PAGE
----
Patrick Cantlay will be the defending champion at next week’s Memorial Tournament, and if his Sunday is any indication, there is a good chance he gets well into the mix again. The World No. 8 used an early tear – he played Nos. 2-5 birdie, birdie, birdie eagle – to post a 7-under 65 and vault from T33 to T7.
The 28-year-old, who also has a solo-4th among his three previous starts at Muirfield, was remarkably consistent a year ago, posting nine top 10s and 17 top 25s in just 21 starts a year ago. He has now gone T11-T7 in his two post-COVID outings.
Chase Seiffert is not well-known among golf fans, but if he continues to play the way he did today, that will change quickly. The 28-year-old Florida State product, whose college teammates included 4-time major champion Brooks Koepka and recent Tour winner Daniel Berger, had made just 20 career starts coming into the week, and in his last five starts, posted results of T71, T50, T52, MC, MC respectively.
Seiffert now has a solo-fourth place finish to add to that resume. He used five front-nine birdies to get himself on the fringes of contention, and when he hit 6-under through 12, he was really the only other name in the mix after the big three. He did not close remarkably, but his 5-under 67 got him to 14-under for the week, and the fourth-place finish got him into the field for next week’s Muirfield event.
Like Morikawa, Viktor Hovland was a former world No. 1 amateur who turned pro last summer, is in his early 20s and is already on the cusp of golf stardom. At T12, he was the low amateur at last year’s U.S. Open, breaking a Nicklaus scoring record in the process, and notched his first win back in February when he claimed victory at the Puerto Rico Open.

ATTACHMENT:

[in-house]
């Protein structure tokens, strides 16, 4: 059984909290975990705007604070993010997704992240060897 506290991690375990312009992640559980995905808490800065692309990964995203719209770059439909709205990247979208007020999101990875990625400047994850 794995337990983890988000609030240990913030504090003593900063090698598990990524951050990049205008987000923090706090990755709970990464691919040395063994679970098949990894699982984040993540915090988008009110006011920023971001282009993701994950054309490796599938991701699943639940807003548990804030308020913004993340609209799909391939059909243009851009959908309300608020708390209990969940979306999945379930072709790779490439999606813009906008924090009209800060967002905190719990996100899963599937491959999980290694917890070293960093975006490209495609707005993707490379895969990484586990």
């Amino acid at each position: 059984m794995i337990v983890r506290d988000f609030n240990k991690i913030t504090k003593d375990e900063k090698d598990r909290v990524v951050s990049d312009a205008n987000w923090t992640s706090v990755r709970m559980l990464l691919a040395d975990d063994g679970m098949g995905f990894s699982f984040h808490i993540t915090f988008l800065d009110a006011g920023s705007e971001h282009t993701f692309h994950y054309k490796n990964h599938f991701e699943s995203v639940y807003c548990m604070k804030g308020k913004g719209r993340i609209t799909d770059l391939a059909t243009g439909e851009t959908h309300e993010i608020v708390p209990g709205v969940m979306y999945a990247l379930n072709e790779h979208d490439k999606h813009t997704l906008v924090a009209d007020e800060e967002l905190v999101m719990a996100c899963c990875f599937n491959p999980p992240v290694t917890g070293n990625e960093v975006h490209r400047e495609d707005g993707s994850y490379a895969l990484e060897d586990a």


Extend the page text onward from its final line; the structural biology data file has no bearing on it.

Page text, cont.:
Through 54 holes, Hovland was in solo-second place at 14-under, two back of Thomas, and one up on Morikawa. The 22-year-old from Norway also got off to a blazing start, with birdies on Nos. 3, 4, and 5 to assert himself as a Sunday contender.
However, Hovland largely fell off after a bogey on the sixth hole. He got very choppy on the back, playing it in 1-over, and by the closing stretch, was closer to falling out of the top three than re-claiming the lead.
His 1-under 71 meant a third-place finish. Still, there is a lot for him to build on. He is the only player on Tour to have made the cut in all five post-COVID Tour events, and has not played a single one of those 20 rounds over par. He has also finished first in strokes gained: tee-to-green three consecutive weeks.
Hideki Matsuyama got his first career Tour victory at Muirfield, taking the 2014 edition in a playoff as a 22-year-old. The Japanese star had a three-win season in 2016, had seen his play stumble in the two years since, but had been rising again in the 2020 season, with early finishes of solo-second and T3, and he was the first-round leader at THE PLAYERS Championship before the tournament got called off for the start of the coronavirus layoff.
He has not had his best since play resumed, but was trending upwards after a 67-68 start at the Workday Charity Open. Unfortunately for Matsuyama, his play grounded to halt with an even-par 72 on Saturday, and he was even worse on Sunday, cancelling out five birdies with four bogeys and a double to shoot a 1-over 73, dropping him from T7 to T22.
Shooting one stroke worse than Matusyama was LSU product Sam Burns. The 23-year-old began the final day in a share of fourth place, five strokes back of Thomas, but he basically tanked his chance at his first professional victory on the first hole, when troubles around the green led to a triple-bogey.
Burns shot a 2-over 74 to fall to T17. On the plus side, he has finished 9-under or better in three straight starts, so his time could be coming soon.
“Throughout the playoff I got a lot more comfortable, especially after that playoff at Colonial, I felt a lot more comfortable now, but I felt WAY more comfortable after making that birdie putt on the first playoff hole. I mean, it was huge; I had to make it after he made it. And from there on, I knew: hit fairways, hit greens, put the pressure on him; he obviously had a chance on that second hole playoff, but I’m happy.”
– Collin Morikawa, Workday Charity Open Champion